In a comment directed toward the European peripherals, Pimco’s Bill Gross said that Greece was a zit, Portugal a boil, and Spain a tumor. Readers of NOTES FROM UNDERGROUND know that Spain has been on the radar for a long time. The growth numbers or lack of growth, rather, hampered by severe austerity budgets have generated ADVERSE FEEDBACK LOOPS that have rendered all economic projections null and void. When austerity bites, all growth forecasts are cast asunder. Staying with Gross’s almost biblical references, I suggest looking at Europe though the lens of the TEN PLAGUES.
Posts Tagged ‘PIMCO’
Dominique Strauss-Kahn delivered a speech today in Beijing, lambasting the leadership of Europe for its “state of denial” about the severity of the credit crisis. It seems that an angry DSK is speaking his mind now that he has no official capacity and can lash out at European leaders. The former IMF managing director was well received by his Chinese hosts who showed their appreciation for all the work DSK did to elevate the status of the Chinese in the IMF.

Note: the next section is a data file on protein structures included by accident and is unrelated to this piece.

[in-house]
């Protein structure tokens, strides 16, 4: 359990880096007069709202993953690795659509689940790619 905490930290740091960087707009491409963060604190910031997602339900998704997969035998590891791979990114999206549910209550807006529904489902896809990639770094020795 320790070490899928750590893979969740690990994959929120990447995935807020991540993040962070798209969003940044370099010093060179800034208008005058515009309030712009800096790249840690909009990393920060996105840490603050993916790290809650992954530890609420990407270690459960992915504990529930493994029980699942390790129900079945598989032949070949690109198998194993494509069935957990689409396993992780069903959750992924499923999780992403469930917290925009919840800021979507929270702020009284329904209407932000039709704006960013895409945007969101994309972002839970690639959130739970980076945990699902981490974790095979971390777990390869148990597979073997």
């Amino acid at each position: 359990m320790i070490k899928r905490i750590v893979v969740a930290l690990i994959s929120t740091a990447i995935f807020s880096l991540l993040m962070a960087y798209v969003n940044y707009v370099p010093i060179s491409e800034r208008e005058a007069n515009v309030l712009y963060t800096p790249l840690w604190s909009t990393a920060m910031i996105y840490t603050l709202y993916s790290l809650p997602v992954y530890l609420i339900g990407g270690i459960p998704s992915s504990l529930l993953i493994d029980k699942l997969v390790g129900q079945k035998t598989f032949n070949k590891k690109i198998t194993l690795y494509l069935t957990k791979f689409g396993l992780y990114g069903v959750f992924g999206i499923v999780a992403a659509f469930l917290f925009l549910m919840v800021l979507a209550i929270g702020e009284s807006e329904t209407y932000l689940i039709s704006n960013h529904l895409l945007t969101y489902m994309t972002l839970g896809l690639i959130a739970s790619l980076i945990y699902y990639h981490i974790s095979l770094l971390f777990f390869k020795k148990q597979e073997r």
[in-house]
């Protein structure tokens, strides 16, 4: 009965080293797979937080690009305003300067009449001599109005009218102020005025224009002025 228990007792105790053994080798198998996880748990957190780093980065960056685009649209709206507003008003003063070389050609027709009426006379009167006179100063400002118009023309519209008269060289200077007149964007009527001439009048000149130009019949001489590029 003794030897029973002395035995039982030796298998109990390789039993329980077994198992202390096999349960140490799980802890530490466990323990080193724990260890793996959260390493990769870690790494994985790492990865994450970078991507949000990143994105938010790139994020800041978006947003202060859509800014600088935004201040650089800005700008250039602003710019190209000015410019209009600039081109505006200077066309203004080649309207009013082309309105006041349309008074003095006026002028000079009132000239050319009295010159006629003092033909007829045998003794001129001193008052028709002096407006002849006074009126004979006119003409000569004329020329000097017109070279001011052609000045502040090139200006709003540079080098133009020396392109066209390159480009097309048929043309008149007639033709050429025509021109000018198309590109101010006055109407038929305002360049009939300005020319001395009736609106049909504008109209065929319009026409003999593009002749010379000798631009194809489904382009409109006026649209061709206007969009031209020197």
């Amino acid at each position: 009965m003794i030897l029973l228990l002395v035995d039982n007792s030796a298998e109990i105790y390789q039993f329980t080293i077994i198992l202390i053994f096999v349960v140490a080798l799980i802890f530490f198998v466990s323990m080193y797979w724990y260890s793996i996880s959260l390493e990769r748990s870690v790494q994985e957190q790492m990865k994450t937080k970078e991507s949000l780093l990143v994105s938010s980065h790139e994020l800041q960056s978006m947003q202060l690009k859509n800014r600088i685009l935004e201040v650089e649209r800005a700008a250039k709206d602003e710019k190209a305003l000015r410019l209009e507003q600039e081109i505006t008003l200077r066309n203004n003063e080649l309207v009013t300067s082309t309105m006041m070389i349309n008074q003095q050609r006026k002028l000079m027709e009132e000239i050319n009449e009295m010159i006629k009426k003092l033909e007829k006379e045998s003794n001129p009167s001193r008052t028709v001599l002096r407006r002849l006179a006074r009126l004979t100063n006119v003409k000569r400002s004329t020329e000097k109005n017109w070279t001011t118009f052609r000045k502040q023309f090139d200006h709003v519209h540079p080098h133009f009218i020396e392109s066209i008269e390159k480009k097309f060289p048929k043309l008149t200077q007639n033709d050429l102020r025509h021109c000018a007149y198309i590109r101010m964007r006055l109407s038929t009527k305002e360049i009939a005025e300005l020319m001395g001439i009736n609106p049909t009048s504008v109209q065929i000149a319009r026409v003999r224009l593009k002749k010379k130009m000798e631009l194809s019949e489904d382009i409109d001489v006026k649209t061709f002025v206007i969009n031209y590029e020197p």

It has been the best of times. It has been the worst of times. President Sarkozy began the year with such high hopes and aspirations as he desired to raise his stature on the world stage. He won his early skirmishes against Chancellor Angela Merkel by first defeating Germany’s desire for Axel Weber to attain the ECB Presidency and then forcing the German Chancellor’s hand for a larger pool of capital for the European Financial Stability Facility. But the taste of victory has now faded as the FRENCH BOND MARKET is suffering under the weight of its deeply troubled banks and the GERMAN/FRENCH 10-YEAR BOND SPREAD CONTINUES TO WIDEN. France is deemed to be very vulnerable for its banks own so much EURO SOVEREIGN DEBT that of course is deemed to be riskless and require no haircut or capital to support it.
Last week, the Eurocrats tried to persuade the markets that it has gathered the strength to deal with the DEBT CRISIS IN earnest. But even with three days to analyze and digest the statements it is still not clear as to how the actual bailout will work. The ultimate question: Who will guarantee all the good credit being established that will allow the EFSF to do its job to insure the markets against sovereign default??